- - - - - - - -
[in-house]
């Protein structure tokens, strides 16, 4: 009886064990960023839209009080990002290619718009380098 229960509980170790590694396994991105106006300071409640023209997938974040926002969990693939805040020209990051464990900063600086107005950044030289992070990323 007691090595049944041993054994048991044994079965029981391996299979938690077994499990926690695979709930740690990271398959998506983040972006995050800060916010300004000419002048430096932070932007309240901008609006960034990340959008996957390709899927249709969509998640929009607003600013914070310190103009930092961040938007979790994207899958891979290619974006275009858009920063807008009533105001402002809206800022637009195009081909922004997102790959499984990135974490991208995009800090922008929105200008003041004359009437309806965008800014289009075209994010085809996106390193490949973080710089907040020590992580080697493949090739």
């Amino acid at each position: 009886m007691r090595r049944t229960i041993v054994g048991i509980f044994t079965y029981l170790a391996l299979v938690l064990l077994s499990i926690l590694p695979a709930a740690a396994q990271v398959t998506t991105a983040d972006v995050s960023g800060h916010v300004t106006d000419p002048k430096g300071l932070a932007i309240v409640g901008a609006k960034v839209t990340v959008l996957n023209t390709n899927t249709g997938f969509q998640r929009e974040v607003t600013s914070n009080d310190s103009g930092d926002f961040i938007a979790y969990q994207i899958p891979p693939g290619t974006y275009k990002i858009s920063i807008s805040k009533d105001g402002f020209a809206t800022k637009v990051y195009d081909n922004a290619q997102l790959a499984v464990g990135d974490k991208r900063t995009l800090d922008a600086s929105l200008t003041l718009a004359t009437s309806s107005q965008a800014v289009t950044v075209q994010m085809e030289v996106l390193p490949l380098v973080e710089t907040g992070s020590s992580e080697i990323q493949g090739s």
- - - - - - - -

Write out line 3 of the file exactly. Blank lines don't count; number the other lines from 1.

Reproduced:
């Amino acid at each position: 009886m007691r090595r049944t229960i041993v054994g048991i509980f044994t079965y029981l170790a391996l299979v938690l064990l077994s499990i926690l590694p695979a709930a740690a396994q990271v398959t998506t991105a983040d972006v995050s960023g800060h916010v300004t106006d000419p002048k430096g300071l932070a932007i309240v409640g901008a609006k960034v839209t990340v959008l996957n023209t390709n899927t249709g997938f969509q998640r929009e974040v607003t600013s914070n009080d310190s103009g930092d926002f961040i938007a979790y969990q994207i899958p891979p693939g290619t974006y275009k990002i858009s920063i807008s805040k009533d105001g402002f020209a809206t800022k637009v990051y195009d081909n922004a290619q997102l790959a499984v464990g990135d974490k991208r900063t995009l800090d922008a600086s929105l200008t003041l718009a004359t009437s309806s107005q965008a800014v289009t950044v075209q994010m085809e030289v996106l390193p490949l380098v973080e710089t907040g992070s020590s992580e080697i990323q493949g090739s």